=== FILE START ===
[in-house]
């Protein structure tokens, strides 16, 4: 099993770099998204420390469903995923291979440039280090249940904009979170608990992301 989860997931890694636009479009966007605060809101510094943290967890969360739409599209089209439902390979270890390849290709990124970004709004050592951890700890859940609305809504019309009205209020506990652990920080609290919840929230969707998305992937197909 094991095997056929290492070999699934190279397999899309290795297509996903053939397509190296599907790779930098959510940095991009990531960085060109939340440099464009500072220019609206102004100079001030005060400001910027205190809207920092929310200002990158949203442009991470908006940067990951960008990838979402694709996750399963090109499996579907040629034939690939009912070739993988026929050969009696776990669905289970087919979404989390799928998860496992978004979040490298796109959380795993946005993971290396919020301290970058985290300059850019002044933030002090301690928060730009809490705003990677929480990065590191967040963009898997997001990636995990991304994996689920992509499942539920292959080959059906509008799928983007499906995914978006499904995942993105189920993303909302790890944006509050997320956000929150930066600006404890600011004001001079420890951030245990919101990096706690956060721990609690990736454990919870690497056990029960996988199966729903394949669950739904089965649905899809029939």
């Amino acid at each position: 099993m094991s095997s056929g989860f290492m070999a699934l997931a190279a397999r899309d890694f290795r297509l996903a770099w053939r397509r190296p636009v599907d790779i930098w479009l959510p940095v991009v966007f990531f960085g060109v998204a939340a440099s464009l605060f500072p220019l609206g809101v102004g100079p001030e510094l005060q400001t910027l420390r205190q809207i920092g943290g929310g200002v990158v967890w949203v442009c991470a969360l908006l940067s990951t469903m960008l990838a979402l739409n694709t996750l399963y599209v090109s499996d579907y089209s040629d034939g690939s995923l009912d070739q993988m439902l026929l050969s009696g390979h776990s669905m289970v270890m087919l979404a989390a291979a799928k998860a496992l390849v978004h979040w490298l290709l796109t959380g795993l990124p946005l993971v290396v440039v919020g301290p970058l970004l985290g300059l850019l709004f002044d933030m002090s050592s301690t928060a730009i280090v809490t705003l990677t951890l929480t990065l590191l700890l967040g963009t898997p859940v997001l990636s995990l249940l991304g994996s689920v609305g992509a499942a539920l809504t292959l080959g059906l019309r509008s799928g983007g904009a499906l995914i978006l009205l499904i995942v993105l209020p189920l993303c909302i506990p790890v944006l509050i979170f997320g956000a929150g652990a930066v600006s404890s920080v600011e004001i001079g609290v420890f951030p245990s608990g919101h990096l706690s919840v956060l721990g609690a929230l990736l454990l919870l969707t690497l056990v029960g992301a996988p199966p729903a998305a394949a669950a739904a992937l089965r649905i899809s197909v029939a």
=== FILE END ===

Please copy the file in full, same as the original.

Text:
[in-house]
């Protein structure tokens, strides 16, 4: 099993770099998204420390469903995923291979440039280090249940904009979170608990992301 989860997931890694636009479009966007605060809101510094943290967890969360739409599209089209439902390979270890390849290709990124970004709004050592951890700890859940609305809504019309009205209020506990652990920080609290919840929230969707998305992937197909 094991095997056929290492070999699934190279397999899309290795297509996903053939397509190296599907790779930098959510940095991009990531960085060109939340440099464009500072220019609206102004100079001030005060400001910027205190809207920092929310200002990158949203442009991470908006940067990951960008990838979402694709996750399963090109499996579907040629034939690939009912070739993988026929050969009696776990669905289970087919979404989390799928998860496992978004979040490298796109959380795993946005993971290396919020301290970058985290300059850019002044933030002090301690928060730009809490705003990677929480990065590191967040963009898997997001990636995990991304994996689920992509499942539920292959080959059906509008799928983007499906995914978006499904995942993105189920993303909302790890944006509050997320956000929150930066600006404890600011004001001079420890951030245990919101990096706690956060721990609690990736454990919870690497056990029960996988199966729903394949669950739904089965649905899809029939």
């Amino acid at each position: 099993m094991s095997s056929g989860f290492m070999a699934l997931a190279a397999r899309d890694f290795r297509l996903a770099w053939r397509r190296p636009v599907d790779i930098w479009l959510p940095v991009v966007f990531f960085g060109v998204a939340a440099s464009l605060f500072p220019l609206g809101v102004g100079p001030e510094l005060q400001t910027l420390r205190q809207i920092g943290g929310g200002v990158v967890w949203v442009c991470a969360l908006l940067s990951t469903m960008l990838a979402l739409n694709t996750l399963y599209v090109s499996d579907y089209s040629d034939g690939s995923l009912d070739q993988m439902l026929l050969s009696g390979h776990s669905m289970v270890m087919l979404a989390a291979a799928k998860a496992l390849v978004h979040w490298l290709l796109t959380g795993l990124p946005l993971v290396v440039v919020g301290p970058l970004l985290g300059l850019l709004f002044d933030m002090s050592s301690t928060a730009i280090v809490t705003l990677t951890l929480t990065l590191l700890l967040g963009t898997p859940v997001l990636s995990l249940l991304g994996s689920v609305g992509a499942a539920l809504t292959l080959g059906l019309r509008s799928g983007g904009a499906l995914i978006l009205l499904i995942v993105l209020p189920l993303c909302i506990p790890v944006l509050i979170f997320g956000a929150g652990a930066v600006s404890s920080v600011e004001i001079g609290v420890f951030p245990s608990g919101h990096l706690s919840v956060l721990g609690a929230l990736l454990l919870l969707t690497l056990v029960g992301a996988p199966p729903a998305a394949a669950a739904a992937l089965r649905i899809s197909v029939a």